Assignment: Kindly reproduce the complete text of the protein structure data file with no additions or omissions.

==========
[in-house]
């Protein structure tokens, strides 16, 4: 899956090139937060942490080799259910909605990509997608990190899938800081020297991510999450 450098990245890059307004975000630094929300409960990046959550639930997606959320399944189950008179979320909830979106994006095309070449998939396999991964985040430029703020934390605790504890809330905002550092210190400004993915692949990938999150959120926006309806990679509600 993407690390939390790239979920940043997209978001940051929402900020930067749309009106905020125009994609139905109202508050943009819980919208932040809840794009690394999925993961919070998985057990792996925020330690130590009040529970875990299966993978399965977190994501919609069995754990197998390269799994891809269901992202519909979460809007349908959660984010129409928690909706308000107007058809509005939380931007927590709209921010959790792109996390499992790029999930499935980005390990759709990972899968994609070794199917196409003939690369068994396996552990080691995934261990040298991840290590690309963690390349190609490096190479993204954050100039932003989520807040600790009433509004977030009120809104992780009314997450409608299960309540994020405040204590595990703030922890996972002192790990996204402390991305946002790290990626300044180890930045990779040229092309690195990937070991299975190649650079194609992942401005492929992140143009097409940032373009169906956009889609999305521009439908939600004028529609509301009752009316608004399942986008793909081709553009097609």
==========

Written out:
[in-house]
């Protein structure tokens, strides 16, 4: 899956090139937060942490080799259910909605990509997608990190899938800081020297991510999450 450098990245890059307004975000630094929300409960990046959550639930997606959320399944189950008179979320909830979106994006095309070449998939396999991964985040430029703020934390605790504890809330905002550092210190400004993915692949990938999150959120926006309806990679509600 993407690390939390790239979920940043997209978001940051929402900020930067749309009106905020125009994609139905109202508050943009819980919208932040809840794009690394999925993961919070998985057990792996925020330690130590009040529970875990299966993978399965977190994501919609069995754990197998390269799994891809269901992202519909979460809007349908959660984010129409928690909706308000107007058809509005939380931007927590709209921010959790792109996390499992790029999930499935980005390990759709990972899968994609070794199917196409003939690369068994396996552990080691995934261990040298991840290590690309963690390349190609490096190479993204954050100039932003989520807040600790009433509004977030009120809104992780009314997450409608299960309540994020405040204590595990703030922890996972002192790990996204402390991305946002790290990626300044180890930045990779040229092309690195990937070991299975190649650079194609992942401005492929992140143009097409940032373009169906956009889609999305521009439908939600004028529609509301009752009316608004399942986008793909081709553009097609």